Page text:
If you happen to drop by L’Affichiste, Karen Etingin’s Old Montreal poster gallery, some of the posters in the exhibition she’s mounting in November will perhaps look familiar.
You might already have seen them, glued, often in multiples, to the walls around construction sites.
The 50 posters are big — 2 feet by 3 feet — and bold and eye-catching. They’re designed that way to grab your attention “in a millisecond,” as she said.
The show is a collaboration between Etingin and Publicité Sauvage, a Montreal-based company founded by Baudoin Wart 27 years ago with a mandate to make it affordable for cultural and social organizations to promote their events: He did this by gluing posters advertising the events onto the fences surrounding construction sites.
The one hitch was that, until 1994, postering was against the law. Wart and the people he hired to put the posters up had to look out for police, as Montreal Gazette visual arts columnist John Pohl observed in a piece about Publicité Sauvage’s 25th anniversary in 2012.
But as Etingin observed in her communiqué about the exhibition, which runs from Nov. 7 to 20, the poster art of Publicité Sauvage has gone “from subculture to mainstream.”
Company director Isabelle Jalbert called the exhibition “an exceptional opportunity for Publicité Sauvage to showcase its collection in a gallery devoted to the art and beauty of the poster.”
The exhibition marks the first time Etingin is showing contemporary posters at L’Affichiste: The space on St-François Xavier St. is normally devoted to vintage posters. And it marks the first time that Publicité Sauvage posters are being offered for sale on a large scale.
Tomasz Walenta, an internationally known artist, illustrator and cartoonist who studied at the Université du Québec à Montréal, has been commissioned to create a poster for the collaboration.
Wart, an inveterate collector, owns close to 50,000 posters. Etingin and Jalbert chose 50 from the Publicité Sauvage archives — posters that provide visual references to concerts, exhibitions, plays and other cultural events in Montreal over the past 27 years.
“I think it is a very good collaboration,” said Jalbert. “For one (thing), Karen adores posters. And to showcase our past, our heritage, by showing the posters is also something.”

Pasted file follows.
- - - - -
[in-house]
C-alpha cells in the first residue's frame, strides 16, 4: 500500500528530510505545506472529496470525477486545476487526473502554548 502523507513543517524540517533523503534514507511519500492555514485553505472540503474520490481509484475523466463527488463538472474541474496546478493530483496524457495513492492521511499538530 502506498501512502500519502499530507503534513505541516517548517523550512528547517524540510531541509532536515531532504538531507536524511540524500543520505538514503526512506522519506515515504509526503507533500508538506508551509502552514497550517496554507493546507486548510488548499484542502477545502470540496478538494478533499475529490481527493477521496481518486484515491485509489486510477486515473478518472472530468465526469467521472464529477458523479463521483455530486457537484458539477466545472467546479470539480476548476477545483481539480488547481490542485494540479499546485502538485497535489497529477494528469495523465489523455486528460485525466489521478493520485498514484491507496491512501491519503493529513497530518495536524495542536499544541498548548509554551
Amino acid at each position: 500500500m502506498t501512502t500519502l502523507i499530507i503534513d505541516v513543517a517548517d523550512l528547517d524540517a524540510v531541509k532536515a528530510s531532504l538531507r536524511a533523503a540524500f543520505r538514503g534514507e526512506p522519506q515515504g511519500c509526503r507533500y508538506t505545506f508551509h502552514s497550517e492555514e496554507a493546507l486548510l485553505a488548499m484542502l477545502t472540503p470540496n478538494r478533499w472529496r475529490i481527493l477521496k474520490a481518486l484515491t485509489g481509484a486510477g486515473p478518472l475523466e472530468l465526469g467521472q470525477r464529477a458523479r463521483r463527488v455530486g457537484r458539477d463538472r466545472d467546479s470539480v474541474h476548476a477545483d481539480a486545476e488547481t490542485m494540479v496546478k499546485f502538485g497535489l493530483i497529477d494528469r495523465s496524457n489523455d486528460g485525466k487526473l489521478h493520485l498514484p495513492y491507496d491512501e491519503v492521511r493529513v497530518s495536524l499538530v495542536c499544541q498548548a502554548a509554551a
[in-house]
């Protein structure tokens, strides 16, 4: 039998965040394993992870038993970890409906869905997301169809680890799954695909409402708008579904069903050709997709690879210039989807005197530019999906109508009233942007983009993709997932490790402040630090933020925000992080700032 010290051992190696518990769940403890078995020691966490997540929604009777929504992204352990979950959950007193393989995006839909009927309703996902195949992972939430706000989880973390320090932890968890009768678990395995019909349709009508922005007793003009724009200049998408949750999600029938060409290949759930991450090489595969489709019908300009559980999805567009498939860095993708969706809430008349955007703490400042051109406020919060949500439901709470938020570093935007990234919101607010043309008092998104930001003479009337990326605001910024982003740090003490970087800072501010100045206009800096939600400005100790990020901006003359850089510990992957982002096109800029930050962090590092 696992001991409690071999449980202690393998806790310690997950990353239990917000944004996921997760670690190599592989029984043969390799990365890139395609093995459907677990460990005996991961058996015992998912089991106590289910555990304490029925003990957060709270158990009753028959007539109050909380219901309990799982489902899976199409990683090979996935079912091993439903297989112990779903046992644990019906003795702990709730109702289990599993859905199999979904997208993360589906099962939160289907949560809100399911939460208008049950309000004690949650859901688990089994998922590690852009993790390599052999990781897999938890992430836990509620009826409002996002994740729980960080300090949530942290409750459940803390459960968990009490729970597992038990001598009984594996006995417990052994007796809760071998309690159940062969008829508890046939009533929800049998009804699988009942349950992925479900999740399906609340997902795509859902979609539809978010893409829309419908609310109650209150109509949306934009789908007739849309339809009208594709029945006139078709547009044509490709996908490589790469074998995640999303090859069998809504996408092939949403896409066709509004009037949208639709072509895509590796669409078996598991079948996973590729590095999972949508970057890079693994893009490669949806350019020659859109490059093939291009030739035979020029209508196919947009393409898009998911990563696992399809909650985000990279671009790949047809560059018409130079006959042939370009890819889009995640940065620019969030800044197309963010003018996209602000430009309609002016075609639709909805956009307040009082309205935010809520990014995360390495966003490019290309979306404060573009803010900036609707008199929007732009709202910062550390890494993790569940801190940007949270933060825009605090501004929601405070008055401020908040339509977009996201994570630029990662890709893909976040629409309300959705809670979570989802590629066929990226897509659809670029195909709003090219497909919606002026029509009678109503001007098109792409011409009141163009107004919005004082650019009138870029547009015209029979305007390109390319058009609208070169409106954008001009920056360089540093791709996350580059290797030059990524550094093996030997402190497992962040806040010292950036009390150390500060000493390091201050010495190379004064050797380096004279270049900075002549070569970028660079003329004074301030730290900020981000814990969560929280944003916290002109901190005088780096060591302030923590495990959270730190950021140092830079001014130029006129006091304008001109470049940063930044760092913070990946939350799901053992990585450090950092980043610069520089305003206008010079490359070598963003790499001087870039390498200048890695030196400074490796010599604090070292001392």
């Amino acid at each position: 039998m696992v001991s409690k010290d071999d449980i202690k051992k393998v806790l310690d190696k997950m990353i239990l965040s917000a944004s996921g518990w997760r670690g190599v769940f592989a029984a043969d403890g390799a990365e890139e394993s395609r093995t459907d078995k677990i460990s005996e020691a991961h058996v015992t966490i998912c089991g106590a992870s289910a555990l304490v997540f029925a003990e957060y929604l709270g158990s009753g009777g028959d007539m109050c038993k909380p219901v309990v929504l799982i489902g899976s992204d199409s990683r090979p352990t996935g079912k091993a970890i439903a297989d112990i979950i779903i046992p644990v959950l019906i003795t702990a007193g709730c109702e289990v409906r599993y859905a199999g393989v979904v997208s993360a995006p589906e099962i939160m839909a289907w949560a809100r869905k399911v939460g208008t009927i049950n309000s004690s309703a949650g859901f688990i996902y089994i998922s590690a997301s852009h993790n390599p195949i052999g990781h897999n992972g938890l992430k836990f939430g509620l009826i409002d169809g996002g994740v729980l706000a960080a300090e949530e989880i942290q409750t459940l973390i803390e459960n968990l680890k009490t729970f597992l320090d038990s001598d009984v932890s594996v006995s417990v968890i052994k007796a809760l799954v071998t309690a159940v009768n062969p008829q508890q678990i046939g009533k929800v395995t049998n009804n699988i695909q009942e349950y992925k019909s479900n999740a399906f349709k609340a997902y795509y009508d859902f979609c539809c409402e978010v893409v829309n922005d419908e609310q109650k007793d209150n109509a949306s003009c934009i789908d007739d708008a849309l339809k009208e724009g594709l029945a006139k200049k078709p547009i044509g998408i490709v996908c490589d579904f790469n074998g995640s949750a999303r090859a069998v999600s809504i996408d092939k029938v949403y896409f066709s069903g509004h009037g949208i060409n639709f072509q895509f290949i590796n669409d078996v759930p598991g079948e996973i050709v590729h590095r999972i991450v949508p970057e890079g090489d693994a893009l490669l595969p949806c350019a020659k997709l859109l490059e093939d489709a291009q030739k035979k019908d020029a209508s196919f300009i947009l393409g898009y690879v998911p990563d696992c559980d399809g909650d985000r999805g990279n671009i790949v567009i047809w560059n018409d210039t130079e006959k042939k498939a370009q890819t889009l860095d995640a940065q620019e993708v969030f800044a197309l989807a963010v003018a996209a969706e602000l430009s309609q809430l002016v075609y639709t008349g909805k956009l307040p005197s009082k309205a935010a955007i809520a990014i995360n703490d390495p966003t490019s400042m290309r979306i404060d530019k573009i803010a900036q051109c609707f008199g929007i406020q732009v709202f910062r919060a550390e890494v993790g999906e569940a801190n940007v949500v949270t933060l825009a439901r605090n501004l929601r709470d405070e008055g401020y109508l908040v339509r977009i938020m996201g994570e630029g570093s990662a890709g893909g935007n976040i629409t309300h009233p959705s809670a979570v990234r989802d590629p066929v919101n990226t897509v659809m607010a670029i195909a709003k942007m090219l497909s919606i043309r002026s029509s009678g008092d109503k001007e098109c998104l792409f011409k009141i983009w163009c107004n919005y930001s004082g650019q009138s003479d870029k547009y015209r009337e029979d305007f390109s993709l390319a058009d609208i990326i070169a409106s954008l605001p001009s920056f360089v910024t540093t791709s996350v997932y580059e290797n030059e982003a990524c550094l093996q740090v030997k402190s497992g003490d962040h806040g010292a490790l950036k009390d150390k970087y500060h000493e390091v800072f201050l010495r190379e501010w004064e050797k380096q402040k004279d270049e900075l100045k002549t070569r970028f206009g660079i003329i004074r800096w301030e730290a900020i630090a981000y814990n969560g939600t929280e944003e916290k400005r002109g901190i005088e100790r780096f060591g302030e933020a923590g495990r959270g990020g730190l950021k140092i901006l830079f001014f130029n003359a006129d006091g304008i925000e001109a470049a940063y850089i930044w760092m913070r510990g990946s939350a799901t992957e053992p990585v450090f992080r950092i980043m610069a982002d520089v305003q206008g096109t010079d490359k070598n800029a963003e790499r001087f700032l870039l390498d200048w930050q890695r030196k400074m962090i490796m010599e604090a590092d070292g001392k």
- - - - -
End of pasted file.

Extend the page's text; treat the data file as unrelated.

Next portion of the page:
For many of us, museum exhibitions and gallery shows can be intimidating. We’re shy about stepping forward to say we like a work and embarrassed to say we don’t quite get it. And often what is on offer at many commercial galleries is beyond the budgets of most.
“A lot about these posters is irreverent, and that is, to me, part of their great appeal,” said Etingin. “They are quirky; they are accessible; they appeal to people who don’t have preconceived ideas.
“And if you have a limited budget or are decorating a loft or first apartment, they’re great.” The posters sell for $100 to $200.
It was from the Publicité Sauvage archives, a kind of “Ali Baba’s cave,” as Jalbert put it, that longtime UQAM design professor Marc Choko organized a series of 15 exhibitions featuring about 750 posters in 2012. The exhibitions took place in locations including the Cinémathèque québécoise and Dawson College.
“I thought some of their posters were amazing, and so I started with a few posters from the 25th anniversary and then asked for posters from the archives to do a show,” said Etingin, who met Jalbert during the 25th-anniversary celebrations.
Etingin’s idea was to show them and, if the cultural organizations that had commissioned them approved, to sell them. Publicité Sauvage had never sold its posters because, after all, it’s in the business of posting posters.
In other poster news, a collection of 12-by-18-inch versions of the posters created for the Publicité Sauvage anniversary was launched Oct. 22 at the boutique of the Montreal Museum of Fine Arts. They will be sold, along with other poster collections, at the museum boutique and at DeSerres, the art and craft supply store.
The exhibition will run Nov. 7 to 20, 10 a.m. to 5 p.m. daily.